Nephrology Nurse Job Description
Nephrology nurses are primarily concerned with patients who are recovering from, battling, or in the process of preventing kidney disease. They are intimately involved with patients who need kidney replacements and are crucial liaisons in many organ transplant programs. In addition to these duties, they also coordinate dialysis treatments and help to educate patients on the importance of diet and nutrition. In many cases, they will take a holistic approach to treatment and will focus their care on all the systems of the body.
Certification and Education
Nurses who specialize in nephrology follow the track of most other students during their early years of education. They will need a four-year degree in nursing and should take the widely diverse courses if at all possible. Some colleges and universities will offer specialized classes in nephrology. Although this is rare, these kinds of courses should be taken advantage of. Students will also take an array of classes in anatomy, physiology, chemistry, and physics. Performing well and obtaining good grades are critical. Upon graduation, most nurses go on for clinical training, after which they may transition into working in specialized nephrology clinics and care units.
These nurses often work in a number of different settings. Many of them are employed at hospitals where transplants take place. Others work at specialized clinics and care for dialysis patients on a regular basis. Some nephrology nurses lead teams that are responsible for overseeing all aspects of a patient’s health, especially those individuals who are suffering from advanced kidney disease.
The average salary for this type of nurse is usually around $73,000. Of course, varying factors will affect this number. Some metropolitan areas will have higher average salaries than other areas. More experienced nurses with advanced certification in a number of areas will be more in demand, and hence will be paid more. Interested students should examine regional statistics carefully to determine how much they can expect to make.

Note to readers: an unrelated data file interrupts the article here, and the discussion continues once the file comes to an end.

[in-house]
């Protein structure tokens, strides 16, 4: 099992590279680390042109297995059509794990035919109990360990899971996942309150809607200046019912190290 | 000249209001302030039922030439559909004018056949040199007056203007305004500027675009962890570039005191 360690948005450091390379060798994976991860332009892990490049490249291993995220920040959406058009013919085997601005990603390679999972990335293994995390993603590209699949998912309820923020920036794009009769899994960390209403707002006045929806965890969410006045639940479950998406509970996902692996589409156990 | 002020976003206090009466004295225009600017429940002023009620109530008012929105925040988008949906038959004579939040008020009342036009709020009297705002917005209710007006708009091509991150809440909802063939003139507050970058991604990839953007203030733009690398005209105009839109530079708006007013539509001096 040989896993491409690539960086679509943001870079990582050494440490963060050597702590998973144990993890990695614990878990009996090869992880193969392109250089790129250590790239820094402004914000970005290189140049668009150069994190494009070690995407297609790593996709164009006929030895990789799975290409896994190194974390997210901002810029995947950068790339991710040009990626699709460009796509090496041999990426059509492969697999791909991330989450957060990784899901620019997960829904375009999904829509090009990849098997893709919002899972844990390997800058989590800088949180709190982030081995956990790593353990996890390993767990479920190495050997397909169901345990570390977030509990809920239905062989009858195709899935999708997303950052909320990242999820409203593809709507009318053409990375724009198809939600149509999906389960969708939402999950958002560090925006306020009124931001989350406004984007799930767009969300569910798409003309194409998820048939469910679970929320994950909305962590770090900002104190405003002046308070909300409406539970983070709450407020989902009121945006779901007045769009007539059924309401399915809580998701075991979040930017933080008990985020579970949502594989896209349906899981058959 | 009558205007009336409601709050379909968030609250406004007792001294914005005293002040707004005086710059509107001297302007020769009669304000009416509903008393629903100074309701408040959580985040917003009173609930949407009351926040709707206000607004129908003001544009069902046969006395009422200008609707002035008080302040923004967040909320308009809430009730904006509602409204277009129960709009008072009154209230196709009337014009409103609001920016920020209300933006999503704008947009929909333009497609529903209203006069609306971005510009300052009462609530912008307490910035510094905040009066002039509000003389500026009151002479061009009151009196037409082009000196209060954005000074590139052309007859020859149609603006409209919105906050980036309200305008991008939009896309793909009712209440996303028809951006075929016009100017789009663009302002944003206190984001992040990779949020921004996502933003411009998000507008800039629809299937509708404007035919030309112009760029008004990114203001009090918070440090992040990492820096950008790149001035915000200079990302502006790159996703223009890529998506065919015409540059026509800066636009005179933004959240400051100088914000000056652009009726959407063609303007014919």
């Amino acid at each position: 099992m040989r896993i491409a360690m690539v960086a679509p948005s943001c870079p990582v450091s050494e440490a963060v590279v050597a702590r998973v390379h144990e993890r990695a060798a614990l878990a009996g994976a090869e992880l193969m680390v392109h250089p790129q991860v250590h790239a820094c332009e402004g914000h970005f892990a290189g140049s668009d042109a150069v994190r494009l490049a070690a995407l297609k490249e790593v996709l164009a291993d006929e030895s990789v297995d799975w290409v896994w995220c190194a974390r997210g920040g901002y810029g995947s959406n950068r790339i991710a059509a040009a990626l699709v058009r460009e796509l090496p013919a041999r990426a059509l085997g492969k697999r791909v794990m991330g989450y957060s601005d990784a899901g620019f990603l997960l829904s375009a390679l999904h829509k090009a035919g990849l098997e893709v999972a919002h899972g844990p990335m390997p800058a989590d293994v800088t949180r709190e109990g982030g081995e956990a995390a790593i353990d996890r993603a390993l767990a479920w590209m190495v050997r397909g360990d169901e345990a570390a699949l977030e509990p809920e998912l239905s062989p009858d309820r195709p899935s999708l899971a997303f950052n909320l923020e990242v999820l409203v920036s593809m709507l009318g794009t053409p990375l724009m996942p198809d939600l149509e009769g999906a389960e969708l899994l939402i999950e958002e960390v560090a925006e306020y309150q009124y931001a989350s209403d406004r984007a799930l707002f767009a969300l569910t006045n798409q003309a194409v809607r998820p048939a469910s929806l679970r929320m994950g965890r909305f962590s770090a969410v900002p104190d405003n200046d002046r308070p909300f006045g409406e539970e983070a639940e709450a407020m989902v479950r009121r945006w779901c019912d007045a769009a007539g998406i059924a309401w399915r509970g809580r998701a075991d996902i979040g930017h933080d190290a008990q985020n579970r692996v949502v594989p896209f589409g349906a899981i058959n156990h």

The overall job outlook for nephrology nurses is excellent. As the percentage of elderly individuals in the population increases, there will be a rise in the instances of chronic kidney disease. Nurses will be needed to care for these patients long-term and to organize complex transplant procedures. The profession is only expected to grow going forward.
Other Similar Nursing Options
Nephrology nurses ultimately work closely with their counterparts in a number of different specialized fields. Nursing professionals who specialize in gastrointestinal disorders, for example, might require the skills and knowledge of kidney specialists in order to design a more effective treatment plan. Together, team members can improve the lives and health of patients in a variety of medical contexts.